Queen perform Bohemian Rhapsody at Live Aid in 1985
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It’s bonkers and brilliant and utterly unforgettable. After all, how many pop classics feature casual references to the Italian theatrical tradition of commedia dell’arte? That’s the character Scaramouche, by the way. Since 1979, millions of us have screamed along to Bohemian Rhapsody in front of our mirrors and headbanging in cars. We’ve stumbled over words like Bismillah but few of us are aware that we usually get one of the most powerful and emotional lines wrong.
Think you know the lyrics of Bohemian Rhapsody perfectly? So did we and it turns out we were wrong. Which is actually the correct line out of the following two, admittedly very similar, popular versions?
You know the line, it comes at the climax of the song, straight after the operatic middle section and Brian May’s extraordinary guitar solo.
Is it: So you think you can stop me and spit in my eye?
Or: So you think you can stomp me and spit in my eye?
We had always thought it was “stop” and were startled to know many are convinced that it is “stomp.”
In fact, the correct answer is neither is correct.
The line according to the official lyrics on the Queen Youtube page is: “So you think you can stone me and spit in my eye?”
It is certainly even more dramatic and fits with Freddie’s pseudo-Biblical and classical themes.
The Queen frontman himself opened up about his struggles with writing lyrics and wished he had someone like Bernie Taupin, who wrote the lyrics to all of Elton John’s songs.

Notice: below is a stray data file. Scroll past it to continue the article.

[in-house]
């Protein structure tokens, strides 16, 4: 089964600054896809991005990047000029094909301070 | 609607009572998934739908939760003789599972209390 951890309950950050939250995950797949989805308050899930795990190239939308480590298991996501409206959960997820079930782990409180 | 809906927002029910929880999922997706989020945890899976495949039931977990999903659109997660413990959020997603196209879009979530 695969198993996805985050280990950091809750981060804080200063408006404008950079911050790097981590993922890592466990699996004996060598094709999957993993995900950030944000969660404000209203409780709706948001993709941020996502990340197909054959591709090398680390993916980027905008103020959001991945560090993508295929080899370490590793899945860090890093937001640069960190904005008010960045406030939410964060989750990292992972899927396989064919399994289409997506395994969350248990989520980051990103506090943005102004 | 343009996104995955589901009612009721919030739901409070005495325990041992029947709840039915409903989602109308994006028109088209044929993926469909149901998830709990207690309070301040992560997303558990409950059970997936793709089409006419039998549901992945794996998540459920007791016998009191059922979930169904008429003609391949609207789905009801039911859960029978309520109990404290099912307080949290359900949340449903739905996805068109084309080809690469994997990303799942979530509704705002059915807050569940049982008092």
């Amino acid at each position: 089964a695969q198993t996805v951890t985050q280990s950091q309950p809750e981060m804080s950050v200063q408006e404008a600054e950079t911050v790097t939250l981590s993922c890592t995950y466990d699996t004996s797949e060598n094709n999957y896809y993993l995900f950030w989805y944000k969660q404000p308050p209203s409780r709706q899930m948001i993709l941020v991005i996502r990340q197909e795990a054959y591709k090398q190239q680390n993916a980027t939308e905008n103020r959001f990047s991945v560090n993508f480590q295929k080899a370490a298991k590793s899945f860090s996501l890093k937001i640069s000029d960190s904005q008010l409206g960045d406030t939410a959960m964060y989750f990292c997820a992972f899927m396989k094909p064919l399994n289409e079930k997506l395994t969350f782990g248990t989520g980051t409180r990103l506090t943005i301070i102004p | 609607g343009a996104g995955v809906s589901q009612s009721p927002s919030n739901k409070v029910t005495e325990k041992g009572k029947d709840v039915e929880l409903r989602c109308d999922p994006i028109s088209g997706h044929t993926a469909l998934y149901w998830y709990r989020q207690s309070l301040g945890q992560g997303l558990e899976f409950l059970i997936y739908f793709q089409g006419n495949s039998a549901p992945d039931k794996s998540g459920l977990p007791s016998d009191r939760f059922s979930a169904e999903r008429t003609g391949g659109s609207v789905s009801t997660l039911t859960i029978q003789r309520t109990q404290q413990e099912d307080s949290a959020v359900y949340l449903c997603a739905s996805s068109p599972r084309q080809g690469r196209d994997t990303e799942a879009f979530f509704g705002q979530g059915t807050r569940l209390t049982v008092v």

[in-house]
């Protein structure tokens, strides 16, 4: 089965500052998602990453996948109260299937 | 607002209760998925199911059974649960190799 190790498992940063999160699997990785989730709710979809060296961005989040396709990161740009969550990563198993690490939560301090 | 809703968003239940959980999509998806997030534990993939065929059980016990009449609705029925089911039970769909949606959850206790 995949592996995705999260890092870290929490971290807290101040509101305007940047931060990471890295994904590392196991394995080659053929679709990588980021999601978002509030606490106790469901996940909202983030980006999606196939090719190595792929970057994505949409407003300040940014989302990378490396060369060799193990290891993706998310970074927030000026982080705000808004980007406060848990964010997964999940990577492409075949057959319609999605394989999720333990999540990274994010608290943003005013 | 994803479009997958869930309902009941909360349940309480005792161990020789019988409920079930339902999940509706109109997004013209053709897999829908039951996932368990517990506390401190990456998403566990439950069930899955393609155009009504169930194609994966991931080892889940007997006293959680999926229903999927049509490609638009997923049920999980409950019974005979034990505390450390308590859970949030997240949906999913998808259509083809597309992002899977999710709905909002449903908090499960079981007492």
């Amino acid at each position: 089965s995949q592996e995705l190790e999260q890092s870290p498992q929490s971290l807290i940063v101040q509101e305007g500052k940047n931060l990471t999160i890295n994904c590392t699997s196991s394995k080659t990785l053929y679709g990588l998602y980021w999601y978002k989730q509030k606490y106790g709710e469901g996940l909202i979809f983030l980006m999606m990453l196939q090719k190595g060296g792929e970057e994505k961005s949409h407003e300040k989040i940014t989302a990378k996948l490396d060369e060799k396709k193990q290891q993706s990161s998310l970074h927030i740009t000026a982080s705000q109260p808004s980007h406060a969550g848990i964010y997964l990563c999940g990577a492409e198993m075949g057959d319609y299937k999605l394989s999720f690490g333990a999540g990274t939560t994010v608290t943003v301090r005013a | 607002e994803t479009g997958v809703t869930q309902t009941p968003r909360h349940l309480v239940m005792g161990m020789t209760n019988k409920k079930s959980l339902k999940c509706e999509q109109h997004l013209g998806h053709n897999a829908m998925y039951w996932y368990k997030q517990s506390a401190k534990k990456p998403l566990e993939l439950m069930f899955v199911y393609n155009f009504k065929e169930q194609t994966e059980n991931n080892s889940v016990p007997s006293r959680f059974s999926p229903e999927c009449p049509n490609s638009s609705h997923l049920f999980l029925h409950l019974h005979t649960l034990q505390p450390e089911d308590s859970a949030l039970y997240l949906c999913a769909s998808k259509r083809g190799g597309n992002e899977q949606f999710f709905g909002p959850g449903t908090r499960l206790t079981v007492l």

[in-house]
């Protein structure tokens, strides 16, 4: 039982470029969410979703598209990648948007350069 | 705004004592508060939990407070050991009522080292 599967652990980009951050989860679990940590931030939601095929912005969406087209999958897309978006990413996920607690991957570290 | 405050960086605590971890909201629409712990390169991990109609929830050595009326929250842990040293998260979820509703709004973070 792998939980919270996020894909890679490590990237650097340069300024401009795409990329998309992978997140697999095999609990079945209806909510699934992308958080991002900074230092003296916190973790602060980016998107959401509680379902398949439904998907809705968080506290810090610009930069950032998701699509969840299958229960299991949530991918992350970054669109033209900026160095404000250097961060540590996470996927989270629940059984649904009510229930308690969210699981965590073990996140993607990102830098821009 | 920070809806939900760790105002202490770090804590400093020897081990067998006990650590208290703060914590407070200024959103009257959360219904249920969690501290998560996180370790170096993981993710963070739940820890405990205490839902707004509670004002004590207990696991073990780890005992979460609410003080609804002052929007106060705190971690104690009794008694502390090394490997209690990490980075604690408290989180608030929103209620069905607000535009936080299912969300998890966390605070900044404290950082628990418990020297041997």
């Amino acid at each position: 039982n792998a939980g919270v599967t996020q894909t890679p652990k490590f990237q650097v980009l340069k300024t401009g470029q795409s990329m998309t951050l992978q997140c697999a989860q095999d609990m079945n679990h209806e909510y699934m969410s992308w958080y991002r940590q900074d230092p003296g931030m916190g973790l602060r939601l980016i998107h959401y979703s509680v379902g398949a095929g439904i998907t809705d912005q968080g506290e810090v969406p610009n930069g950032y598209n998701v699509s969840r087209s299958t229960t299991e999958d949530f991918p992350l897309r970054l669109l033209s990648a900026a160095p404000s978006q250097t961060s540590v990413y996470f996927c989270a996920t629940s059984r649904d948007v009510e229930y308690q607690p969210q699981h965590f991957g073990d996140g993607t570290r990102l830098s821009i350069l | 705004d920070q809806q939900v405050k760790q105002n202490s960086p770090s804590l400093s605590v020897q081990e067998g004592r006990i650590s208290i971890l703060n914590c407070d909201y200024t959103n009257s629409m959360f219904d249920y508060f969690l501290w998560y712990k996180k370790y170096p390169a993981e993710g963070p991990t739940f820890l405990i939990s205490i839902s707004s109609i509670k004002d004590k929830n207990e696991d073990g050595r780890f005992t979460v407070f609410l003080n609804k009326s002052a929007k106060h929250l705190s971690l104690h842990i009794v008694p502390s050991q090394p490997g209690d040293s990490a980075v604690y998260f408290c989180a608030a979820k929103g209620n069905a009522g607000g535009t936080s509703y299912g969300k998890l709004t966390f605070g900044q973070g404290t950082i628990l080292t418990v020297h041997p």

He said: “As far as lyrics go, they’re very difficult. I find them quite a task. My strongest point is melody content. I concentrate on that first, then the song structure, then the words come after.
Freddie added: “The structure of the melody comes easy to me, it’s the lyrical content that I find difficult. I have to work on that part of it. I sometimes feel that my melodies are so much stronger than my lyrics, that the lyrics bring them down.
“I think my melodies are superior to the lyrics quite often. I hate writing lyrics. I wish somebody else could do it. I wish I had a Bernie Taupin. Mind you, I like to do it all myself. I’m a greedy bitch.”
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Even many years after his death, people still want to know what meaning lies behind Freddie’s iconic song.
Brian May said: “What’s it about? None of us know. Freddie never talked about it to my knowledge and didn’t want to and that’s the way it should. He had something in his mind and he loved to spin these little pieces of magic. A little bit of reality and little bit of fantasy.”
Roger Taylor added: “What does it mean? I get asked that all the time and I have no answer.”
Freddie himself was also asked directly to try and explain what he was trying to say in the six-minute epic.
Freddie said: “People still ask me what Bohemian Rhapsody is all about, and I say I don’t know.
“I think it loses the myth and ruins a kind of mystique that people have built up. Rhapsody is one of those songs that has a fantasy feel about it. I think people should just listen to it, think about it, and then decide for themselves what it means to them.”
He added: “I hate trying to analyse my songs to the full. You should never ask me about my lyrics. People ask, ‘Why did you write such and such a lyric and what does it mean?’
“I don’t like to explain what I was thinking when I wrote a song. I think that’s awful. That’s not what it’s all about. I don’t like to analyse it. I prefer people to put their own interpretation upon it – to read into it what they like. I just sing the songs. I write them and I record and produce them, and it is up to the buyer to interpret it the way that he or she feels.
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